Court Can Save Millions from Illegal Obamacare Taxes
By PHIL KERPEN
February 10, 2015
Upping the ante, the Obama administration is aggressively marketing subsidized plans without a word of warning that the subsidies may be struck down as illegal — and that recipients may be required to pay them back. Taxpayer-funded TV ads in heavy rotation say "most are eligible for financial assistance," even though that's probably not true. Why? To create as many victims as possible. Hostages who will be used to bully the Supreme Court.
Supreme Court Obamacare Challenge
An early draft of the IRS rule included the phrase, but the language was, without explanation, scrapped in favor of a rule that asserts that subsidies are available through all exchanges.
Healthcare.gov was established by Kathleen Sebelius when she was the federal Secretary of Health and Human Services. She is a very accomplished person, but she is not a state.
So out go real legal arguments, and in comes a lot of hand-waving to create a slender enough legal pretext to engage the real liberal strategy of fear and intimidation. The justices are, without much subtlety, being told it will be their fault if millions of victims lose subsidies, even though those subsidies have always been illegal.
Don't blame the IRS, they say, for a rule at war with the underlying statute.
Don't blame the Obama administration for aggressively signing people up for subsidies they know are illegal.
And of course don't blame Obamacare itself, even though most of the victims used to have less expensive, higher quality health plans before the law canceled them and moved them into Healthcare.gov. (That was back when millions of people losing their health plans was, we were told, "just a small percentage." Now it's an apocalypse.)
It's all quite shameful, and of course most of the media is happily along for the ride.
But if we're looking at consequences, we can't overlook the millions of people who stand to benefit from a decision upholding the law's limitation of subsidies to state-established exchanges. Indeed, the plaintiffs in King and related cases are businesses, individuals, and states that sued precisely because the administration's on-the-fly, illegal rewrite of the law hurts them.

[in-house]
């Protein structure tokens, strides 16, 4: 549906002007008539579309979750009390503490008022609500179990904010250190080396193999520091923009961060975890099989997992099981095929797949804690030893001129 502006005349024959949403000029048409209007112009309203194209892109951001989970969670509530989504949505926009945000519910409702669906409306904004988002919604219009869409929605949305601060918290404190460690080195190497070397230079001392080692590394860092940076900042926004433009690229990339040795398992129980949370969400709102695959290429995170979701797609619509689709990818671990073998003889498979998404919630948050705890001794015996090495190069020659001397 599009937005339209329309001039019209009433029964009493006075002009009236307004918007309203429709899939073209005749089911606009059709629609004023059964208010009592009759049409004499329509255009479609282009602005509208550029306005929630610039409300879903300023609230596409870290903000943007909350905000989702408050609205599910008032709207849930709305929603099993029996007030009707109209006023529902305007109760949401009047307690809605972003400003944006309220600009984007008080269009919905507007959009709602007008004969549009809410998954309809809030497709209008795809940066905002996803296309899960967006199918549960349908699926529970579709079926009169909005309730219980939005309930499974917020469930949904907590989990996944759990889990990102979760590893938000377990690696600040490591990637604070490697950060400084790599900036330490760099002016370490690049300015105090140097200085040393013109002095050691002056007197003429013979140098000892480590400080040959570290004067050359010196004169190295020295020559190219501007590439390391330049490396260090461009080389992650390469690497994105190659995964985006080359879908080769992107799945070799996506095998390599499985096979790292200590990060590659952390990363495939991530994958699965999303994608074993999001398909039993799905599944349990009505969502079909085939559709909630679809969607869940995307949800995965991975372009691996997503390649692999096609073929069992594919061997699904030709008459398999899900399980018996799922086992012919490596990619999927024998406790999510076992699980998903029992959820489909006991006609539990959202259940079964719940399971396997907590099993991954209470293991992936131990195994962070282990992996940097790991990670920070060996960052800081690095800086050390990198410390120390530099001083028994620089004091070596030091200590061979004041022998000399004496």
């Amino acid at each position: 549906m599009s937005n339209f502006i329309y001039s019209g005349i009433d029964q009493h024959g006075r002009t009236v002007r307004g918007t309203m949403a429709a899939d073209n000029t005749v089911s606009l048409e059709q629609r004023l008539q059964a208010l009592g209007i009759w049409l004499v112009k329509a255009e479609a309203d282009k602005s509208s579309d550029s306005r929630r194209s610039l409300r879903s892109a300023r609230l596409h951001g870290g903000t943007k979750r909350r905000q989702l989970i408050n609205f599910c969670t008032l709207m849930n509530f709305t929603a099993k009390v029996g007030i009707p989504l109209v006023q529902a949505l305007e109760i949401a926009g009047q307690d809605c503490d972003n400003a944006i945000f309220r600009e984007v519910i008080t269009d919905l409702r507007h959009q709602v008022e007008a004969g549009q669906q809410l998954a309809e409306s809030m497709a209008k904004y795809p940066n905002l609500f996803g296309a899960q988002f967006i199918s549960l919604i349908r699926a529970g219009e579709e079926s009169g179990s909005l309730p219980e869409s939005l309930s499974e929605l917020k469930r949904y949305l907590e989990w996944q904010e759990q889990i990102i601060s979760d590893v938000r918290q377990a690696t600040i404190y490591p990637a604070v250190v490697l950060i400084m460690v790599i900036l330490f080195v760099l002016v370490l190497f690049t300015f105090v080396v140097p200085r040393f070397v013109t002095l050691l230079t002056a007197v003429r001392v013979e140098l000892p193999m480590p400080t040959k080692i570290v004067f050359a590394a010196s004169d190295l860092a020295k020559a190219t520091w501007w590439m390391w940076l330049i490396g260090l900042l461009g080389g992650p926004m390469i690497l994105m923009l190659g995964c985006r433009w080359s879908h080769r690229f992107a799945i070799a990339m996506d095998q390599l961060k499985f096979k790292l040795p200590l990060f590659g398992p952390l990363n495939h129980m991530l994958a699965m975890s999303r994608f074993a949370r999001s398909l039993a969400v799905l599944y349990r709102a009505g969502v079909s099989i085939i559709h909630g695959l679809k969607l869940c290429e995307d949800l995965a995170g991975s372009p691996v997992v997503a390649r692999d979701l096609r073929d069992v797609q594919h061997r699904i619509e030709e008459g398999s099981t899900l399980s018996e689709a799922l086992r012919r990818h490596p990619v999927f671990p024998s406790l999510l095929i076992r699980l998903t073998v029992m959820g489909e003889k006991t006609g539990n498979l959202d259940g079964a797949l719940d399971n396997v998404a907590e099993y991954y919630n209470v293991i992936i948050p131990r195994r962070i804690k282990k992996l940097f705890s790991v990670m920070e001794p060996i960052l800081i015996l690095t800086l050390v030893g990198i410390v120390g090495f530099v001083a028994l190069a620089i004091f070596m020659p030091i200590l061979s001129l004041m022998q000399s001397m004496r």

The employer mandate only applies to businesses with subsidy-eligible employees, which is one of the reasons so many states said no to subsidies. They wanted to protect their citizens from lost jobs and shift cuts to get under the employer mandate's notorious 30-hour requirement. A victory for the plaintiffs would free approximately 57 million employees of 250,000 businesses from the employer mandate.
Not all of the employers who stand to gain are businesses, either. State and local governments, school districts, fire departments, and libraries are being hammered by the employer mandate. This is why Indiana has its own lawsuit on the issue.
The individual mandate also largely applies only where subsidies are available, because Obamacare plans are so expensive that, without subsidies, almost everyone qualifies for an exemption.
The IRS alleges that six million people owe individual mandate penalty taxes this year; they refuse to say how many of those would not owe tax if the Court rules for the plaintiffs, but it would almost certainly be more than half — that's three million people protected from illegal taxes.
And for those who do lose those illegal subsidies, Congress will almost certainly act. Not to legalize the subsidies, but to give states regulatory relief and flexibility — and likely funding — to help people get out of one-size-fits-all Obamacare and into affordable plans that meet their specific needs. In fact, given how Obamacare's problems become more glaring by the day, they could end up being the biggest winners of all.
©2015 Phil Kerpen.
This column has been edited by the author. Representations of fact and opinions are solely those of the author.
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